Lords presses UK government to introduce bank data security law

Lords presses UK government to introduce bank data security law

The UK's House of Lords is calling on the government to introduce new laws requiring financial services firms and online retailers to notify the public of any data security breaches.

Reporting on its inquiry into personal Internet security, the House of Lords science and technology committee has slammed what it calls the "laissez-faire attitude" towards Internet security displayed by a number of groups, including the government, ISPs and hardware and software vendors.

This attitude contributes to a "wild west" culture where the end user alone is responsible for ensuring they are protected from online attacks, says Lord Broers, chairman of the committee.

"At the moment it seems that the Internet is increasingly perceived as a sort of 'wild west', outside the law," adds Broers. "People are said to fear e-crime more than mugging. That needs to change, or else confidence in the Internet could be destroyed."

The report says the government's insistence that individuals are responsible for their online security is "inefficient and unrealistic".

"You can't just rely on individuals to take responsibility for their own security. They will always be out-foxed by the bad guys," argues Broers.

He says many of the organisations profiting from Internet services now need to take their share of the responsibility, including banks, Internet traders, the IT industry, software vendors and ISPs.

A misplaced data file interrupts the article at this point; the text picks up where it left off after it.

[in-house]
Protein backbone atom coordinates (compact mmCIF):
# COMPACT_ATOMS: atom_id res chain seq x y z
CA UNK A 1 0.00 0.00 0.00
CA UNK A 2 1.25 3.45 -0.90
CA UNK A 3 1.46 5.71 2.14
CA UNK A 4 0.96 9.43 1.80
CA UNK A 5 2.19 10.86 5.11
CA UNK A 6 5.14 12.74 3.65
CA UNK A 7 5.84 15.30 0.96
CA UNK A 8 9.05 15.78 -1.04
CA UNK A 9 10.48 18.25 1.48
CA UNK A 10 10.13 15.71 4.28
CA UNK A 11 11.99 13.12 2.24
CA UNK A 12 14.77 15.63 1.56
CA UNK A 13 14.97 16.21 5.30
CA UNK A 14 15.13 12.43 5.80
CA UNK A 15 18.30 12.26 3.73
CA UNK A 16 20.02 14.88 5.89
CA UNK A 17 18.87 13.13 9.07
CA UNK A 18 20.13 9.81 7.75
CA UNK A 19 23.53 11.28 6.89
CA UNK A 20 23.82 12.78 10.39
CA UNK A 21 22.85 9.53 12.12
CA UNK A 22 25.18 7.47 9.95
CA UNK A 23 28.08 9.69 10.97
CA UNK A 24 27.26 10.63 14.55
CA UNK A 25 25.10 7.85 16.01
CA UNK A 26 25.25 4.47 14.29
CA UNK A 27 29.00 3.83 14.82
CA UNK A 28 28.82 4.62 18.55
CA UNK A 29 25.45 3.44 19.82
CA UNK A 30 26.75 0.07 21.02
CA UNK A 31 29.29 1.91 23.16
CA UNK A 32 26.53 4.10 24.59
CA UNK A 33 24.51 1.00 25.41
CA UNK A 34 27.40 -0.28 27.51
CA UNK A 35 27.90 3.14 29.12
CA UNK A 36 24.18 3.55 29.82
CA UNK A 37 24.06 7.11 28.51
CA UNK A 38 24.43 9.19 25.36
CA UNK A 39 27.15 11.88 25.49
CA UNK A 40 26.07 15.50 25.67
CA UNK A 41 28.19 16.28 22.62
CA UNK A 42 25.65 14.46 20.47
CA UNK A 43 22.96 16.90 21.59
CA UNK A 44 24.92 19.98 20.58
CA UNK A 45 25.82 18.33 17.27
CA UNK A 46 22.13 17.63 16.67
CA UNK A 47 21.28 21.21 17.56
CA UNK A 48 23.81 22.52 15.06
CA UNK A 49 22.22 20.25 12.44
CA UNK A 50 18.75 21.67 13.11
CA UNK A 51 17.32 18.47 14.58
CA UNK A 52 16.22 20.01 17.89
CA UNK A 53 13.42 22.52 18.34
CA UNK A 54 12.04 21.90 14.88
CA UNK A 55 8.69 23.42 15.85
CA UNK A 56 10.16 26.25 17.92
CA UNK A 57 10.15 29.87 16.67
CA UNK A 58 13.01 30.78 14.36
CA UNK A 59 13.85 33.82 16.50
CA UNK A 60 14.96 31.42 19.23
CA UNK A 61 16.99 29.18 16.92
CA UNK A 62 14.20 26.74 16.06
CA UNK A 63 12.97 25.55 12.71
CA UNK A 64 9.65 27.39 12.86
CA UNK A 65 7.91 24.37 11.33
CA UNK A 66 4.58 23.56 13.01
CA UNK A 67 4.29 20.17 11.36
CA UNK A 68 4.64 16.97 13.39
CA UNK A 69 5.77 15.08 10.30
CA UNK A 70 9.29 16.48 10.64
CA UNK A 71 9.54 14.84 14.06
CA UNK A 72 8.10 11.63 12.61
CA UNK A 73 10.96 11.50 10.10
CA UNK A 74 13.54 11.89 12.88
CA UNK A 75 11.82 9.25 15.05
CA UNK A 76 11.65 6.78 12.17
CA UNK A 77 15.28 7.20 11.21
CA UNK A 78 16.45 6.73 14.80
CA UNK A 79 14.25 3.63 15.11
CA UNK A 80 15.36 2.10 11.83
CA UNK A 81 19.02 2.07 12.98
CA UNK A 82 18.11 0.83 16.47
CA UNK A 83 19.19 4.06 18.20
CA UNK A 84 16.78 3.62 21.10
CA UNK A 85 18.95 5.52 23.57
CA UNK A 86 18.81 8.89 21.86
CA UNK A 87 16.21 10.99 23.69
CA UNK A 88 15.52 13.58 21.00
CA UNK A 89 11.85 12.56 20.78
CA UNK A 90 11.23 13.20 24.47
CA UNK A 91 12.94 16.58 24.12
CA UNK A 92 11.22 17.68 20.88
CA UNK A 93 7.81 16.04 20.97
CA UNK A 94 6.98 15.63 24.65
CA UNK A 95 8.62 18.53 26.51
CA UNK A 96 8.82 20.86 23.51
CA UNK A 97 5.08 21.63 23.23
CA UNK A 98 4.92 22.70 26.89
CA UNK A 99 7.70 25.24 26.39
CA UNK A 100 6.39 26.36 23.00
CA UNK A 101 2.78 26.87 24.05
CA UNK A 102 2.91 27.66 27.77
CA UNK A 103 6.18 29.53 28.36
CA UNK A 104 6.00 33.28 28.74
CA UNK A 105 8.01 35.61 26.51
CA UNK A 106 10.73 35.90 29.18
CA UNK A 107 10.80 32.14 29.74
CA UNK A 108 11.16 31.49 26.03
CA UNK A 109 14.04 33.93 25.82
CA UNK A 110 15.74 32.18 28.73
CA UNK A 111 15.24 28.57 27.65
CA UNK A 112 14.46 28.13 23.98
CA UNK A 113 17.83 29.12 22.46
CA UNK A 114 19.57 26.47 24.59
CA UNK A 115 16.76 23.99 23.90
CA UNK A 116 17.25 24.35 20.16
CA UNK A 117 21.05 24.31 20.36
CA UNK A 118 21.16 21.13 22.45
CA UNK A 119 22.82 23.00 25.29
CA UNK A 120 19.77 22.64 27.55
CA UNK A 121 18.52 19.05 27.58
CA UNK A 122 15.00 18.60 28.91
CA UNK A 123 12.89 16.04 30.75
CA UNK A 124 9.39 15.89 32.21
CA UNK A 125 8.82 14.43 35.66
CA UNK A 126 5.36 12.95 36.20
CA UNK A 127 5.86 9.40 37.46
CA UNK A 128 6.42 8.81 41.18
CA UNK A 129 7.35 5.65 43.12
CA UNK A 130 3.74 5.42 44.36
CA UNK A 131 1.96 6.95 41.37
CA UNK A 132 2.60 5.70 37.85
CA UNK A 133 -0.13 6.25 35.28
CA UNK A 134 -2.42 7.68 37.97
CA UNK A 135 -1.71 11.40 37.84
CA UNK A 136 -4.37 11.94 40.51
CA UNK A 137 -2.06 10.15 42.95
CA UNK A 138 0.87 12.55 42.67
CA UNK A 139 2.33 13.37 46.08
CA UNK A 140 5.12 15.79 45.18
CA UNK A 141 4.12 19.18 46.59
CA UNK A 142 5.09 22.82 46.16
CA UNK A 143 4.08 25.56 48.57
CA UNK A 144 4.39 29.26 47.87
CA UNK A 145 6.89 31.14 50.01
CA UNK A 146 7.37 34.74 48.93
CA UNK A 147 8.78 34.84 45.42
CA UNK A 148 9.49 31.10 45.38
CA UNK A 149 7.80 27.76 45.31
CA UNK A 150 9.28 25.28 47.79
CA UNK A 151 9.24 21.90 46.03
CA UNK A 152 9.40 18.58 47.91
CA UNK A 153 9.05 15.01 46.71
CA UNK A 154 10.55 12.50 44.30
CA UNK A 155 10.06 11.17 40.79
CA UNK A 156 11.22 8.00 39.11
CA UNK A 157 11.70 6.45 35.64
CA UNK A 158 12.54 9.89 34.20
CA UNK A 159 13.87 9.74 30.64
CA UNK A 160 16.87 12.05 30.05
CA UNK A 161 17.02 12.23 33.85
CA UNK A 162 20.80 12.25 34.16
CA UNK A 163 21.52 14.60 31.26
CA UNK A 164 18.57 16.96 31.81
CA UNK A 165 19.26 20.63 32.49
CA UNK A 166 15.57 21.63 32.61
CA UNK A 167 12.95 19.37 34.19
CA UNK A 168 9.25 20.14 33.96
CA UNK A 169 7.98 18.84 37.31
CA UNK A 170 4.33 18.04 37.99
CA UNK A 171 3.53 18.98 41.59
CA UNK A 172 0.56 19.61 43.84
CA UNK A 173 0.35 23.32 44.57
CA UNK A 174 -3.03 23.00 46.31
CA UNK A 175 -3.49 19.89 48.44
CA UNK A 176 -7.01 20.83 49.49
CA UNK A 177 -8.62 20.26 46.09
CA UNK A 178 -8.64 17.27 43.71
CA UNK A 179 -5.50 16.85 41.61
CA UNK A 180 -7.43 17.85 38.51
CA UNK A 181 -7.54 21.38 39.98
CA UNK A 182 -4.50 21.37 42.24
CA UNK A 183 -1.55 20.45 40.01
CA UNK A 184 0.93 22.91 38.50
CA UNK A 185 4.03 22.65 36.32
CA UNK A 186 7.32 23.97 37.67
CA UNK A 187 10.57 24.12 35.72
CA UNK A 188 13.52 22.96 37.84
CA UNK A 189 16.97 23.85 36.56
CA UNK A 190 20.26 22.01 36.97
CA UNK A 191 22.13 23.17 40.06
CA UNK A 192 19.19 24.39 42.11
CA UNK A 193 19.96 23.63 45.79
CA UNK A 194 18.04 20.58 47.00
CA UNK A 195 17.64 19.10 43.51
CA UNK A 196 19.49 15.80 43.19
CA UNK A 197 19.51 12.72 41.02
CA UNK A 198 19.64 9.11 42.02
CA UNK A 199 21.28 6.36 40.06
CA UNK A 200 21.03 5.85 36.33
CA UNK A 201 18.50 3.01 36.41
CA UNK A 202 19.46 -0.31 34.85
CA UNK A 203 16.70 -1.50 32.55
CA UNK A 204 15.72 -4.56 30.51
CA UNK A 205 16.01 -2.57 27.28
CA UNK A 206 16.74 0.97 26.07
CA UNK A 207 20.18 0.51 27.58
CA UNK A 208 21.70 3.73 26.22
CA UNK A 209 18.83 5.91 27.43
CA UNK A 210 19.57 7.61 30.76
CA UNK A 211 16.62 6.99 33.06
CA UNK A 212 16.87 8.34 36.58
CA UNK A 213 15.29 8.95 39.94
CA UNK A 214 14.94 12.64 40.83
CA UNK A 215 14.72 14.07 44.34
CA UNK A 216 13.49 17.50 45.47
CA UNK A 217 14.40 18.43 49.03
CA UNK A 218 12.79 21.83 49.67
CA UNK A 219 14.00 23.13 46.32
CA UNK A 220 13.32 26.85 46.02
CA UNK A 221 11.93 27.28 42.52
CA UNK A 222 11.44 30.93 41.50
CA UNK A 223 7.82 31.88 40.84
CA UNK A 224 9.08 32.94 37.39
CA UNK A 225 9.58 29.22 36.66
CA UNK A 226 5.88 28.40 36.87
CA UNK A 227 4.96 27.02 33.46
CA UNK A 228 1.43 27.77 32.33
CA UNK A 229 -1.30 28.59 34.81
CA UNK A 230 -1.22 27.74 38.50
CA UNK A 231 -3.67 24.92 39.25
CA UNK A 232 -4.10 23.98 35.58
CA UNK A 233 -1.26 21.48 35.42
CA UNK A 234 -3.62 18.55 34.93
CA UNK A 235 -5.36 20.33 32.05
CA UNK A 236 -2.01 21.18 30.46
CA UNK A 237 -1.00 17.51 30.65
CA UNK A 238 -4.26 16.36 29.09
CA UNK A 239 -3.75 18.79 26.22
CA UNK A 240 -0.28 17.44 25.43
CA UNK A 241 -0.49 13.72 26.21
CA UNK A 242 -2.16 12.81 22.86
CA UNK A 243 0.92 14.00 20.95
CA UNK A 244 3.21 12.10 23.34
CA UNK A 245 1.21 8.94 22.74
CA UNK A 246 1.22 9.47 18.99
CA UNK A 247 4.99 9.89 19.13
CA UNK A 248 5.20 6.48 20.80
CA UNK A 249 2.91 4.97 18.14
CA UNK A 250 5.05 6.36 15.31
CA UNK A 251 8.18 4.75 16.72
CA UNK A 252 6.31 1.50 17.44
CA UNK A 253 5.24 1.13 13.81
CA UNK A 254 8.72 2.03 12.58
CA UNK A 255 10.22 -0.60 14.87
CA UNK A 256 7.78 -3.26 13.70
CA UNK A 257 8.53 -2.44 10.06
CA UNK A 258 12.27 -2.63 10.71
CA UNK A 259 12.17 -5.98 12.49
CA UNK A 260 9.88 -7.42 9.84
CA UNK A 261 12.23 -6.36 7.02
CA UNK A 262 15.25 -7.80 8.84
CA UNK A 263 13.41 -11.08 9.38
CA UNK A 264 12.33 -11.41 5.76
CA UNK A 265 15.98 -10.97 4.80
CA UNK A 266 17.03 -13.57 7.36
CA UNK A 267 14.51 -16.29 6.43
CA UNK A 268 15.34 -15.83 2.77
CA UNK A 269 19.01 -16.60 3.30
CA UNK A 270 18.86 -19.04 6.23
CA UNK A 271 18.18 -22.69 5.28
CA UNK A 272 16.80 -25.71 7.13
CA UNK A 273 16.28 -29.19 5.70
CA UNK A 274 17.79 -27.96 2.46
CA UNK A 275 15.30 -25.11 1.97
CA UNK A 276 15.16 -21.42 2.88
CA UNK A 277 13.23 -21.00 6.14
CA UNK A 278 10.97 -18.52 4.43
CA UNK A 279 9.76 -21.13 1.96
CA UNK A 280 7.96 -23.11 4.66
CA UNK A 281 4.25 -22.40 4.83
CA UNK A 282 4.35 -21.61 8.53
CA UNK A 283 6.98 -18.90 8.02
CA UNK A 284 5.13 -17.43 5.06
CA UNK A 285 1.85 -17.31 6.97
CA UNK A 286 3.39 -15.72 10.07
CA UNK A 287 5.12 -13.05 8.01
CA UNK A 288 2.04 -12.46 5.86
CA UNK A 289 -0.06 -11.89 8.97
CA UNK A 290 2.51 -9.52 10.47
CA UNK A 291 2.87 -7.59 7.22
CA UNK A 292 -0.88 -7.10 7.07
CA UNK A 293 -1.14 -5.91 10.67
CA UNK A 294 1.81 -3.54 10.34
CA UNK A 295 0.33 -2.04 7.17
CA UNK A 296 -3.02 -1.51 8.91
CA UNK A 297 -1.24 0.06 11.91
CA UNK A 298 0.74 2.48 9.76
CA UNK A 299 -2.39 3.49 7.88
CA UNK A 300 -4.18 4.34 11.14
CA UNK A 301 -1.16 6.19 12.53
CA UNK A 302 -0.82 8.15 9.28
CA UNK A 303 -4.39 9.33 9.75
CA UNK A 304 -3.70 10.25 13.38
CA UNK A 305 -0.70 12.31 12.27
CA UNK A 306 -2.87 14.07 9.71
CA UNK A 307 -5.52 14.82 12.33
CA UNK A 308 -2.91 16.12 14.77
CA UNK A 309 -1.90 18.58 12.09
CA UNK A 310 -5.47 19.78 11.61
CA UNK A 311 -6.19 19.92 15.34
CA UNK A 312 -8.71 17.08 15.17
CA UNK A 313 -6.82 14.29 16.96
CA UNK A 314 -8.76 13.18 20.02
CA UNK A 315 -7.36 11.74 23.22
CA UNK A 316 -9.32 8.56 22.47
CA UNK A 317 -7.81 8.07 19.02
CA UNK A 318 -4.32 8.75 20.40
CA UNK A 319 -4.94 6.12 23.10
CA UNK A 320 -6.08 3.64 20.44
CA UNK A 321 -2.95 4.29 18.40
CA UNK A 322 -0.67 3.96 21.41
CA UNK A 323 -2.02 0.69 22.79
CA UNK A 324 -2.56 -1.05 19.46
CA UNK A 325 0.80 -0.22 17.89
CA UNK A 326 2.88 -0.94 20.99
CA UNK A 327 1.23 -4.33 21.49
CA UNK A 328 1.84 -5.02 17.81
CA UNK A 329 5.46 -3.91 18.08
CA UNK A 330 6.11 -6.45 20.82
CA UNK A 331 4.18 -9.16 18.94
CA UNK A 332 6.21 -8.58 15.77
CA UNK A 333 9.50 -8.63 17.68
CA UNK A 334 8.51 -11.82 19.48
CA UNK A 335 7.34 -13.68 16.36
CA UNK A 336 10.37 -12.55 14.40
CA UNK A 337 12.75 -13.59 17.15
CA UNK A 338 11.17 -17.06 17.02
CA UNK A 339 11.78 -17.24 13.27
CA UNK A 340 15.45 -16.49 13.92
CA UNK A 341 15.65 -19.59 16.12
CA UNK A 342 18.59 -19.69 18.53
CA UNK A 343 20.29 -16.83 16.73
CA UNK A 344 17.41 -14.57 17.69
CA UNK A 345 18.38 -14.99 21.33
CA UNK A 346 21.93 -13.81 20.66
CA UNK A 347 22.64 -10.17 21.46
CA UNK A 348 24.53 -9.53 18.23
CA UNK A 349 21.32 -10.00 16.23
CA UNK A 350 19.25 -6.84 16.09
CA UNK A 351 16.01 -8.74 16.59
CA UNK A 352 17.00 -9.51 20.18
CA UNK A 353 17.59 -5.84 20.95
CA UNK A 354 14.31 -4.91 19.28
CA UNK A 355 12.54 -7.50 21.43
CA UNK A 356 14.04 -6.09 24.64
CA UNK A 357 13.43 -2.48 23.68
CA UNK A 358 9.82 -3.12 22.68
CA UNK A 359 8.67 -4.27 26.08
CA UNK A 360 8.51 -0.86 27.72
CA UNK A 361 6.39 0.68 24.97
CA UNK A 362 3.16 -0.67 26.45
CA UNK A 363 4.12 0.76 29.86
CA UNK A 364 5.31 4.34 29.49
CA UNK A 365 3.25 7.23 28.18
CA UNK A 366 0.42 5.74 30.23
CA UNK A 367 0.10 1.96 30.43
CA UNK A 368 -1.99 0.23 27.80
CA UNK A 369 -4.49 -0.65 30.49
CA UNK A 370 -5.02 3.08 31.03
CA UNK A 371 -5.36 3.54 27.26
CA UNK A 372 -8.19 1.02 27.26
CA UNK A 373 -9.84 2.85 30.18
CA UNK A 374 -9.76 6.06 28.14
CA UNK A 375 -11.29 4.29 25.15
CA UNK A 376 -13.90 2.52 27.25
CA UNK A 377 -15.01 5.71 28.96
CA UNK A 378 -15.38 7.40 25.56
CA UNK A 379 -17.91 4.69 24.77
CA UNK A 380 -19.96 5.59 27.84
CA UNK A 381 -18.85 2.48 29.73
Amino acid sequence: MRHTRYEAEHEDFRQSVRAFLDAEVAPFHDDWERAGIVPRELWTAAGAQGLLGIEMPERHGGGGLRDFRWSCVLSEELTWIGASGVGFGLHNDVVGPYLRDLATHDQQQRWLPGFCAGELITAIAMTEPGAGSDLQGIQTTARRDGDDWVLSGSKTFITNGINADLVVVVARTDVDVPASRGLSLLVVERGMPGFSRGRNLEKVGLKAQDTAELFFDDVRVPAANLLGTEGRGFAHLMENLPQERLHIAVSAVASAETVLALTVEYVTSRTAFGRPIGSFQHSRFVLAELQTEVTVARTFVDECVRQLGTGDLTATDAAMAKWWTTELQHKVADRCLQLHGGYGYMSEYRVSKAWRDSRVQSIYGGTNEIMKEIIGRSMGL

The committee has put forward a number of measures following the inquiry, including the establishment of a data security breach notification law. This would provide an incentive to banks and other companies trading online to improve the data security, says the Lords. The committee has also called for implementation of measures that would establish legal liability for damage resulting from security flaws.

The government should also review "as a matter of urgency" a decision to require online frauds to be reported to banks rather than thr police in the first instance. Victims of e-crime should have acknowledgment from law enforcement bodies that a serious crime has taken place, says the committee.

Other recommendations include increasing resources available to the police and criminal justice system to catch and prosecute e-criminals. This follows on from claims made by Microsoft and members of the open source community that police in the UK lack the skills and expertise to deal effectively with cases of cyber crime.

Other measures include the establishment a centralised and automated system, administered by the police, for the reporting of Internet crime and the introduction of a security "kite mark" for Internet services.

"You can't legislate for better Internet security. But the government can put in place incentives for the private sector to up their game. And they can invest in better data protection and law enforcement," says Broers.

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